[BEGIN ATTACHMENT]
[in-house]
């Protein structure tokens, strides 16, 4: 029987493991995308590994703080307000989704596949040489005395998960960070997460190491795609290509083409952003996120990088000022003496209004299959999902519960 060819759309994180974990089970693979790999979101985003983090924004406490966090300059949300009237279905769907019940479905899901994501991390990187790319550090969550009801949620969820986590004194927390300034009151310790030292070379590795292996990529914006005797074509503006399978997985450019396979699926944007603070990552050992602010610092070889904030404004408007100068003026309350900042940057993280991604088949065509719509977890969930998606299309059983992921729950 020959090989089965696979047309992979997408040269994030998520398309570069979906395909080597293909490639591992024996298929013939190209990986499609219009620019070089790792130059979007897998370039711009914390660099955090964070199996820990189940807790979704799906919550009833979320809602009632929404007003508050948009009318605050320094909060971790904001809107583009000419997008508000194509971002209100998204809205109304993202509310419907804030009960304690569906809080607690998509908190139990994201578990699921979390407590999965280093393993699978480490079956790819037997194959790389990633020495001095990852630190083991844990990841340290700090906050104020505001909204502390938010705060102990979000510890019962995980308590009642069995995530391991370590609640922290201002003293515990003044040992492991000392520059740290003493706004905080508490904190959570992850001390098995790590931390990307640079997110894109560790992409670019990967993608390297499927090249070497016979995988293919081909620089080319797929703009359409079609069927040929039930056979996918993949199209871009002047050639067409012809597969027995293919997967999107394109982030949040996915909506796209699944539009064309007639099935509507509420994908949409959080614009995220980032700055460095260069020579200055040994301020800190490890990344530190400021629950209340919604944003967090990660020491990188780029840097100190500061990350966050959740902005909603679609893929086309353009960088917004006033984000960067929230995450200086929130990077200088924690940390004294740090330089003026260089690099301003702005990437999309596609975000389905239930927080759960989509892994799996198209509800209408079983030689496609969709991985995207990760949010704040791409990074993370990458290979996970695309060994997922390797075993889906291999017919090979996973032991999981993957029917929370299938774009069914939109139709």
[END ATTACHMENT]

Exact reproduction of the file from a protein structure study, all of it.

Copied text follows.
[in-house]
């Protein structure tokens, strides 16, 4: 029987493991995308590994703080307000989704596949040489005395998960960070997460190491795609290509083409952003996120990088000022003496209004299959999902519960 060819759309994180974990089970693979790999979101985003983090924004406490966090300059949300009237279905769907019940479905899901994501991390990187790319550090969550009801949620969820986590004194927390300034009151310790030292070379590795292996990529914006005797074509503006399978997985450019396979699926944007603070990552050992602010610092070889904030404004408007100068003026309350900042940057993280991604088949065509719509977890969930998606299309059983992921729950 020959090989089965696979047309992979997408040269994030998520398309570069979906395909080597293909490639591992024996298929013939190209990986499609219009620019070089790792130059979007897998370039711009914390660099955090964070199996820990189940807790979704799906919550009833979320809602009632929404007003508050948009009318605050320094909060971790904001809107583009000419997008508000194509971002209100998204809205109304993202509310419907804030009960304690569906809080607690998509908190139990994201578990699921979390407590999965280093393993699978480490079956790819037997194959790389990633020495001095990852630190083991844990990841340290700090906050104020505001909204502390938010705060102990979000510890019962995980308590009642069995995530391991370590609640922290201002003293515990003044040992492991000392520059740290003493706004905080508490904190959570992850001390098995790590931390990307640079997110894109560790992409670019990967993608390297499927090249070497016979995988293919081909620089080319797929703009359409079609069927040929039930056979996918993949199209871009002047050639067409012809597969027995293919997967999107394109982030949040996915909506796209699944539009064309007639099935509507509420994908949409959080614009995220980032700055460095260069020579200055040994301020800190490890990344530190400021629950209340919604944003967090990660020491990188780029840097100190500061990350966050959740902005909603679609893929086309353009960088917004006033984000960067929230995450200086929130990077200088924690940390004294740090330089003026260089690099301003702005990437999309596609975000389905239930927080759960989509892994799996198209509800209408079983030689496609969709991985995207990760949010704040791409990074993370990458290979996970695309060994997922390797075993889906291999017919090979996973032991999981993957029917929370299938774009069914939109139709």